Veritone, Arthur says, will put two to three different transcription engines against a file. They will essentially correspond with each other and verify what the other has heard, resulting in ever cleaner speech to text. “The best I have ever seen is probably about 92% accurate, and I’m sure it has gotten better than that,” he says.
The same principle goes for facial or object recognition. “Companies need a big body of data to do that, and it just takes time to train and make the algorithms better and better,” Quantum’s Bassier says.
If training time is one caveat, the complexity and cost of applying AI to archives are the entwined others. This is especially the case for broadcasters coming to the process from a cold start.
“A lot depends on what their infrastructure looks like and what their starting point is,” Bassier says. “If they have an archive that was made on digital tape that is just harder to index.”
Veritone’s Arthur adds: “A lot of folks put [content] in a can, put it in an inexpensive piece of real estate and they shut the door and kind of forget about it. They really haven’t done a tremendous amount of what I would call putting the archive in the gym, getting it in shape and making it as healthy as possible.”
And just like many of the millions of people homebound during the coronavirus and carrying a few extra pounds of flab, getting back into shape is a question of priorities and increments.
“There are baby steps,” Arthur says to those broadcasters sitting on a terabyte or perhaps even a petabyte of content, the thought of managing it likely to send them diving back on the couch with a bag of potato chips.
“What we really want to do is prioritize the content,” he says. “Look at what you want to create, what is some of your most valuable content, the stuff we should get out in front right now. Let’s start there.”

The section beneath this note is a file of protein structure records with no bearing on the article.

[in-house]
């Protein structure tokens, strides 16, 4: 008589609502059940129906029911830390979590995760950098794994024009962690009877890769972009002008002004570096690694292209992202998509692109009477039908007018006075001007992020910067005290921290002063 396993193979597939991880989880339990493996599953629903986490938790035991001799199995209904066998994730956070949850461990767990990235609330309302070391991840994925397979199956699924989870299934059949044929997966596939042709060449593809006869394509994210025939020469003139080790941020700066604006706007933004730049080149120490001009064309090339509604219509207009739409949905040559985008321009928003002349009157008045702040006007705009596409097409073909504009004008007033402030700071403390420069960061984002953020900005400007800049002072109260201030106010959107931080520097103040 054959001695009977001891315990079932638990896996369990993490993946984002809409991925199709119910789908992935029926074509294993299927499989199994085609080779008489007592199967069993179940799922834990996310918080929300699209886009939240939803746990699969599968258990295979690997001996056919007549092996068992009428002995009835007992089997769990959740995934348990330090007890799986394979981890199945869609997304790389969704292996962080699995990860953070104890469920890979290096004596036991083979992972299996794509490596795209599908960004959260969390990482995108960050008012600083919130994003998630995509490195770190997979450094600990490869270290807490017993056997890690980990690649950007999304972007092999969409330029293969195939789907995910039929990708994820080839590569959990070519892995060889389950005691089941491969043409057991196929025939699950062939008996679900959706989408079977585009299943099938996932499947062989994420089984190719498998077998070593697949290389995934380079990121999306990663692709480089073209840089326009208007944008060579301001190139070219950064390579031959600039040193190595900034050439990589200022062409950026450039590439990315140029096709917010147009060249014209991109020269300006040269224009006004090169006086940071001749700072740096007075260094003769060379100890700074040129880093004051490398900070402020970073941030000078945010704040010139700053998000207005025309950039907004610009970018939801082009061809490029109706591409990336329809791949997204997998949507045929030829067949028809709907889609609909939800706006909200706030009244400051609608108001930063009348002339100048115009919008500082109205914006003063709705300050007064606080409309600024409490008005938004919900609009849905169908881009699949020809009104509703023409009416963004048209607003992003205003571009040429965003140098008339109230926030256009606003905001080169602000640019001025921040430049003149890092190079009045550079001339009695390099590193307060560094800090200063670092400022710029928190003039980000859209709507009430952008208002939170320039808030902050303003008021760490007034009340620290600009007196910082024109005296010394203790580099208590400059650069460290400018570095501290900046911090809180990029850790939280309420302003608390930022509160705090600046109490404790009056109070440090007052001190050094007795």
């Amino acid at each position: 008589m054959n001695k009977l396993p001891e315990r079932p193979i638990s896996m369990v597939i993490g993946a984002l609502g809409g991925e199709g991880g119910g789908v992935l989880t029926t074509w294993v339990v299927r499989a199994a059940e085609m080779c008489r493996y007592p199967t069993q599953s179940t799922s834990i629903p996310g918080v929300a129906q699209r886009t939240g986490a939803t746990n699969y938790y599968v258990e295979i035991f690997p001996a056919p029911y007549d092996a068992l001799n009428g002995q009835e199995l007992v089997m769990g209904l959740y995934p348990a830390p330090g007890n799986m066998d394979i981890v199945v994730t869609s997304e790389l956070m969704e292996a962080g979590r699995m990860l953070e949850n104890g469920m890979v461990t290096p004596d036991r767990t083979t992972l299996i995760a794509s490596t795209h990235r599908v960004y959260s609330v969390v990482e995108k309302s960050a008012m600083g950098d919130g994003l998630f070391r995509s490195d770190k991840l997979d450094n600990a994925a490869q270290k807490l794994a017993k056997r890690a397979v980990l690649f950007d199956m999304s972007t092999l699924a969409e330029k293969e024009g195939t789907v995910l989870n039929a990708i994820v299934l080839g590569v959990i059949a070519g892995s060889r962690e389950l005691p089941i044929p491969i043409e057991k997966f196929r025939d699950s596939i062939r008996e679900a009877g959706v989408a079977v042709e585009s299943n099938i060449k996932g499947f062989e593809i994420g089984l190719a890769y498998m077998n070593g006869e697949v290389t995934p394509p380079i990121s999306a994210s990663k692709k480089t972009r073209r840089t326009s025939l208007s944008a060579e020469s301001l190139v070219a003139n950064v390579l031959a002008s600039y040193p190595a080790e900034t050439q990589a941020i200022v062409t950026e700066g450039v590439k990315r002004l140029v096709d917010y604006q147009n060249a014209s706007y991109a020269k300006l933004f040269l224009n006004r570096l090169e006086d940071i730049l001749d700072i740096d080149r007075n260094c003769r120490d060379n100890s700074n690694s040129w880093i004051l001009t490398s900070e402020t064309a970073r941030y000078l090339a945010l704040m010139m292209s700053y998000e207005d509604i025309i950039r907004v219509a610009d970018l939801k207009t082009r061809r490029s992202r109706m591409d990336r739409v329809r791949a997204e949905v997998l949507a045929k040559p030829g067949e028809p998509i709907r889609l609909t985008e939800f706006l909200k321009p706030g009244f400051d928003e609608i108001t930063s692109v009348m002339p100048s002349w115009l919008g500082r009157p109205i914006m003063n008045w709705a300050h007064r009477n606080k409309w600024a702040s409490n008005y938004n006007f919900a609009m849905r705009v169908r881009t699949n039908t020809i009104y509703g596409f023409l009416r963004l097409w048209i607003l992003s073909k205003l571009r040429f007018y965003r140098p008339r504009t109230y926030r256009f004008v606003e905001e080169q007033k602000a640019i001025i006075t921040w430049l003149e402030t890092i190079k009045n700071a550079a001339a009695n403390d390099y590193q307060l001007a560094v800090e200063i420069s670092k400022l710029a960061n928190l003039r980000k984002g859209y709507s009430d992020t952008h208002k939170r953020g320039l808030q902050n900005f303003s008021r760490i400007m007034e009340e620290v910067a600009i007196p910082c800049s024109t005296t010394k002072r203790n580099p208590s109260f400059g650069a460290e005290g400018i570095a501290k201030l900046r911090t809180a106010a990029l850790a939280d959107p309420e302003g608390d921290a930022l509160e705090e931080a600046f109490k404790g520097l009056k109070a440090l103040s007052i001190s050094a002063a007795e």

Fair enough, but before most people sign up for a gym, they want to know the cost of membership, and for some companies it’s going to be steeper than for others.
“You are not going to go through all the archives suddenly and put everything through the AI,” Wauthoz says. “It’ll cost you a fortune. We need to be realistic. If you don’t have the data yet, going through the process to just reingest all your content through the AI to get the metadata is going to cost you a lot, but you can still do it on a case-by-case basis.”
Generally, the cost of deploying is by the hour and tends to have a volume discount. One vendor (who didn’t want to be identified because of pricing information sensitivity) says a cost sampling might be $0.05/minute for facial recognition and $0.10/minute for sentiment analysis using video AI. A broadcaster paying for 150 hours per month would be looking at around $3.99/hour, while committing to 3,500 hours a month finds the price dropping to $1.36/hour.
For a low-risk approach, IBM is offering a free 90-day trial of its IBM Watson Knowledge Catalog, says David Wohlford, senior product marketing manager. “Customers can plug in, scan all the data and then realistically start searching for things and creating their own metadata catalog,” he says of the software, which isn’t bespoke for media companies but can be easily adapted to their needs.
Craig Bury, partner and CTO at Three Media, acknowledges that for any broadcaster, now is certainly not an optimal time to think about incurring new technology expenses as ad revenues dwindle amid the pandemic.
“People are going to be reluctant to put any kind of serious capital behind what could be a flight of fancy, but if a provider comes in to offer them a service on an op-ex kind of basis, it becomes far more interesting because the pain is taken away,” he says.
That, coupled with AI’s ability to fill programming holes, may finally move it from the realm of buzzword into an everyday tool.
“We see this as a pretty significant opportunity,” Bury says. “The events that we are living through are forcing a lot of organizations to completely rethink the way they work, and AI will most certainly play a role there.”